Thornton Dial was an artist known for experimentation and expression – working with found materials was a theme in his large-scale artworks of the 1980s and 1990s. When 1992 came around, the artist turned his attention to the uprising in Los Angeles that followed a jury acquitting four white policemen who had beaten unarmed construction worker Rodney King to a pulp. The riots saw over 12,000 arrested and 63 people dead, with widespread looting and arson. Thornton captured this frenzy on canvas in his work Top of the Line, which according to the Smithsonian American Art Museum has a double meaning: “[It is] referring to the quality of the stolen merchandise and the socioeconomic struggle for equality,” it wrote. Outlined by rope, his work features black-and-white figures representing racial tensions, while spats of white, blue and red nod to patriotism, with the latter also suggesting violence. On his artistic output, the artist famously said: “I make art that ain’t speaking against nobody or for nobody either. Sometimes it be about what is wrong in life.”
Contemporary artist Kara Walker has been called “one of most complex and prolific American artists of her generation” for her works that explore race relations, identity and stereotypes in America. Never has this artist been afraid to go into dark places and bring to our conscience the legacy of racism, exposing the truths of what the black population has endured. “Her art engages with what many would rather forget,” wrote Laura Barnett for The Guardian.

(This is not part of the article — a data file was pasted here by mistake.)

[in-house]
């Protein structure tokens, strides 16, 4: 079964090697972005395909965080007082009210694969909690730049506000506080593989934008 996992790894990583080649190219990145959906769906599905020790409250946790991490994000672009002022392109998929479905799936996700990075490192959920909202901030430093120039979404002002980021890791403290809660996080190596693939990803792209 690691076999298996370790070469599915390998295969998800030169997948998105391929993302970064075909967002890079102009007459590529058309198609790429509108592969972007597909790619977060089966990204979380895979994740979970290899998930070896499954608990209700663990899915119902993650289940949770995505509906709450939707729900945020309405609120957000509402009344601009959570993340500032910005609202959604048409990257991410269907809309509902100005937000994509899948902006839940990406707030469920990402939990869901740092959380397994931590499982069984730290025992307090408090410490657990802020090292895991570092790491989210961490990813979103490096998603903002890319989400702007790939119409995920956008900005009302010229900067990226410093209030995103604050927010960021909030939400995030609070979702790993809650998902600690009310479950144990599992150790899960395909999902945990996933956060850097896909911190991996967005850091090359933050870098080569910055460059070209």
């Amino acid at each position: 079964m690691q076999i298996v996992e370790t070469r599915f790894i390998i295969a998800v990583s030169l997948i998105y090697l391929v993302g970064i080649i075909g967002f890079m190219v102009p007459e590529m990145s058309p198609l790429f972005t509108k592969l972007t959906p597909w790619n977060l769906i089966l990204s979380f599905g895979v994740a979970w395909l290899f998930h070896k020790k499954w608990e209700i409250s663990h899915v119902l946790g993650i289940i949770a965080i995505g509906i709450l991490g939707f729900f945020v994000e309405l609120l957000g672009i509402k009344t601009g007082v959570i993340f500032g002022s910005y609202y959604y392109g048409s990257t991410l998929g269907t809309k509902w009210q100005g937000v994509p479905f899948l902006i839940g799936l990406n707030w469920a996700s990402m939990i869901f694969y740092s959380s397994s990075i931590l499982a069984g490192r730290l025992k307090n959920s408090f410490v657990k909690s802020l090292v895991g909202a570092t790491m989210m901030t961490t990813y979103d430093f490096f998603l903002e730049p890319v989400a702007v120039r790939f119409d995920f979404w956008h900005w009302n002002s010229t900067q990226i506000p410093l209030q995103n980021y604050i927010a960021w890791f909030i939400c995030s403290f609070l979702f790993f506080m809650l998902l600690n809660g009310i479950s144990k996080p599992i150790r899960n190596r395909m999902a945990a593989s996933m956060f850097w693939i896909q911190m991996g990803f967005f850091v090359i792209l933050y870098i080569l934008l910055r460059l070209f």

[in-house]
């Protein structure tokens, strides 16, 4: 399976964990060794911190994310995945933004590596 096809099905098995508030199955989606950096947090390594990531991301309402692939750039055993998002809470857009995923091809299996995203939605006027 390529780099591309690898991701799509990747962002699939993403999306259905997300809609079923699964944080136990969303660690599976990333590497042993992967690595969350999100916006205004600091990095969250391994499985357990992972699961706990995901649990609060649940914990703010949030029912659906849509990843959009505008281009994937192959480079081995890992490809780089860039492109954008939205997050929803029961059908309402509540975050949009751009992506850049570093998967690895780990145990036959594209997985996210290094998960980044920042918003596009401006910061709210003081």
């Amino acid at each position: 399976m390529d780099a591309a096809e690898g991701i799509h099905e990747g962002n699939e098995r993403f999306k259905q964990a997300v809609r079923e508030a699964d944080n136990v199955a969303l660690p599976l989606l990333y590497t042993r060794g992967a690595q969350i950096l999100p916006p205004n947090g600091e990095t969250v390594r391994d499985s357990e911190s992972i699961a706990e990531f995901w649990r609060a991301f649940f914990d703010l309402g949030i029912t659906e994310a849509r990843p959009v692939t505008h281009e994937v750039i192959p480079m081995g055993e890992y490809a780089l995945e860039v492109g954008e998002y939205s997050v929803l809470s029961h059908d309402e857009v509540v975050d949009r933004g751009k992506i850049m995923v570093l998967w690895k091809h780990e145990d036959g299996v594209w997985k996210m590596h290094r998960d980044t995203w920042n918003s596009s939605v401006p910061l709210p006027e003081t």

One work that does so is The Daily Constitution 1878, which sees a lynched woman before her laughing assailants. Like most of what Kara visualises, the work looked to what actually happened in the past; the work is an interpretation of an 1878 clipping from the Daily Constitution that detailed the last moments of a black woman. “The mob had tugged down the branch of a blackjack tree, tied the woman’s neck to it, and then released the branch, flinging her body high into the air,” Barnett explained. For Kara, this artwork required such “perverse ingenuity” for the absurdity and violence of the situation. Of late, the artist has looked to past and racist reality of the present with Barack Obama as her subject. “An African” With a Fat Pig, is one compelling drawing, in which the former American president is captured “as a tribesman through the eyes of a colonialist”, as Artnet News reported. Her racially charged work continues.